Options trading allows investors to wager on an underlying asset’s price direction without purchasing the asset outright. Options contracts enable the holder to buy or sell an asset at a set price on or before a specific date.
The two types of options contracts are call options and put options. Call options enable the holder to buy an underlying asset at a set price on or before an agreed-upon date. In contrast, put options enable the holder to sell an underlying asset at a specific price by an agreed-upon date.
The Australian options market is a market where options contracts are traded. The Australian Securities Exchange (ASX) is the largest options exchange in Australia, and as a trader in Australia, you can trade options with Saxo Bank.
Trading strategies for the Australian options market
When it comes to options trading, there is no one-size-fits-all strategy. Each trader needs to find the approach best suits their goals and risk tolerance. However, some strategies can be helpful for traders in the Australian options market.
A covered call is an options strategy that involves buying an underlying asset and selling a call option on that asset. The call option enables the holder to buy the underlying asset at a set price on or before a specific date.
This strategy is bullish, as it involves buying an asset the trader expects to increase in value. However, the potential upside of the trade is limited by the premium received from selling the call option.
The trader must first buy the underlying asset to execute a covered call. They then sell a call option with a strike price higher than the asset’s current market price. The premium from selling the option will offset some of the cost of buying the underlying asset.
While the covered call is a relatively simple strategy, it does have some risks.
Put selling is an options strategy that involves selling a put option on an underlying asset. The put option enables the holder to sell the underlying asset at a set price on or before a specific date.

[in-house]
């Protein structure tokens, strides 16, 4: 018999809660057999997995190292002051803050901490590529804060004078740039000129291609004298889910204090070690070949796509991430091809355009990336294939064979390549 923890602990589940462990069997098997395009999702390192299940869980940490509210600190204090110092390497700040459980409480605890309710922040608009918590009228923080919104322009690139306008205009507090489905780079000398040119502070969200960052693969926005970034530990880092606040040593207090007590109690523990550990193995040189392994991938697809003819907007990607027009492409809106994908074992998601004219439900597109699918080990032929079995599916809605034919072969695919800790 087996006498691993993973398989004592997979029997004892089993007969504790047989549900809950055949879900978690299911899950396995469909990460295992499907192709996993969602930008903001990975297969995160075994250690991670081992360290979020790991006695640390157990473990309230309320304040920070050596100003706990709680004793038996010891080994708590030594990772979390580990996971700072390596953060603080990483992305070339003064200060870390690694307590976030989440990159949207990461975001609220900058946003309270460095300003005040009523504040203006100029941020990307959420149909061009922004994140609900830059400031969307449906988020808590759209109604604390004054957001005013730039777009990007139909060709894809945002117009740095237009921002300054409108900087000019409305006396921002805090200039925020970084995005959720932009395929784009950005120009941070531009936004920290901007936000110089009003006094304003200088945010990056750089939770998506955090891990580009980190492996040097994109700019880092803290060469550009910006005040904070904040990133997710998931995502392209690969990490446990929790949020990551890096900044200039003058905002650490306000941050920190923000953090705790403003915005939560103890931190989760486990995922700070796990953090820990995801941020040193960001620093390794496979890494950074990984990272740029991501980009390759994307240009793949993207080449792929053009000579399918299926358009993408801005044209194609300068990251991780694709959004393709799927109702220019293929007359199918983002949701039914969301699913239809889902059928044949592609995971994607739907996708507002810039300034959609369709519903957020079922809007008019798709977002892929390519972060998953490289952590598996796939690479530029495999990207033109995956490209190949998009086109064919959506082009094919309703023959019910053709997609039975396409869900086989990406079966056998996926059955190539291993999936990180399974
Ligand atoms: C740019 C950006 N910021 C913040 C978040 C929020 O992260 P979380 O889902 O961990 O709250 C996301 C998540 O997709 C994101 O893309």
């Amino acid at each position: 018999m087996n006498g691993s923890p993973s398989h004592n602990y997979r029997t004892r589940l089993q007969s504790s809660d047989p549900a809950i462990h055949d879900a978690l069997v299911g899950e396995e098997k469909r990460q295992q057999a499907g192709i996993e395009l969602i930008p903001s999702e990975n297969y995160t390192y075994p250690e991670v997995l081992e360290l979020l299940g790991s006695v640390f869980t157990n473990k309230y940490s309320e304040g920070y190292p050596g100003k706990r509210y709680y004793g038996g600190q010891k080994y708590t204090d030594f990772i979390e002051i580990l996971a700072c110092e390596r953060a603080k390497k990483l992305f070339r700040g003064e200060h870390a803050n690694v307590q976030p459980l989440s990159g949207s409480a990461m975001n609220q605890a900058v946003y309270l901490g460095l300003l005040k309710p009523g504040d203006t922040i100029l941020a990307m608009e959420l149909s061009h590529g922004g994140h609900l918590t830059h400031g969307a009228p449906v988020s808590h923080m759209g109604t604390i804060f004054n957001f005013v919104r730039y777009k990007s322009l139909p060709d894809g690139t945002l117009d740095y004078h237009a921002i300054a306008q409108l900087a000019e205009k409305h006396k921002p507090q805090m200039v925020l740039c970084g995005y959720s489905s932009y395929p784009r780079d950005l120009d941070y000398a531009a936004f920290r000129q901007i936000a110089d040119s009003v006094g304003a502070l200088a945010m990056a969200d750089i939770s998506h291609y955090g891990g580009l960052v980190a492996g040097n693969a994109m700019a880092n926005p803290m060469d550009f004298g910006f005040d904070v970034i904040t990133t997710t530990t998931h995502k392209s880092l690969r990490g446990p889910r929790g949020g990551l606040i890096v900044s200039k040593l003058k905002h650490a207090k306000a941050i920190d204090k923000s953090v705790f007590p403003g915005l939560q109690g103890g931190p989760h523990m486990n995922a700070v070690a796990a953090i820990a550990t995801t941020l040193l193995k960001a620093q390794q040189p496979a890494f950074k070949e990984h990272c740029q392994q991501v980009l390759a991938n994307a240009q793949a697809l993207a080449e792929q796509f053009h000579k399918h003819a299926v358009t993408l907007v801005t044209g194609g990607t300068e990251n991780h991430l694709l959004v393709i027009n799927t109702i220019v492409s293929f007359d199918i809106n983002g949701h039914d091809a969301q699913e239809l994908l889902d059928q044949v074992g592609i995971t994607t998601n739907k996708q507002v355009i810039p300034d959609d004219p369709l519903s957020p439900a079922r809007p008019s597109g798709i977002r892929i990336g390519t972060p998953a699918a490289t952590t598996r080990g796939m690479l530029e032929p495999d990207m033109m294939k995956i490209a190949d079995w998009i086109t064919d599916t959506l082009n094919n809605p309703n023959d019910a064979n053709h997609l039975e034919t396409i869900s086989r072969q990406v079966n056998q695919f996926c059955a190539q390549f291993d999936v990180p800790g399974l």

The put seller is betting that the underlying asset price will not fall below the put option’s strike price. If the asset price does not fall below the strike price, the put seller will keep the premium from selling the put option. If the asset price decreases below the strike price, the put seller will be forced to buy the asset at that price.
Put selling is a relatively simple strategy, but it does have some risks.
Bull Put Spread
A bull put spread involves buying a put option with a lower strike price and selling a put option with an inflated strike price. Both options have the same expiration date.
The bull put spread is a bullish strategy aiming to profit from an expected increase in the underlying asset price. The trader buys the put option with the lower strike price to limit the risk if the asset’s price does not increase as expected. However, if the asset’s price does increase, the trader will only make a profit up to the strike price of the higher put option.
To execute a bull put spread, the trader must first buy a put option with a lower strike price. They then sell a put option with a higher strike price. The premium from selling the second put option will offset some of the cost of buying the first put option.
Risks of trading options
The opportunity cost is the potential loss of profit that a trader could have made if they had not sold the call option.
The stock price falls below the strike price
If the stock price decreases below the strike price, the trader will not only lose the premium from selling the call option but will also incur a loss on their position in the underlying asset.
Extrinsic value risk
Extrinsic value is the amount of time until expiration and how far away the current price is from the strike price. Because extrinsic value is time-sensitive, it decays as expiration approaches, meaning there is less time for the underlying security to move and creates more risk.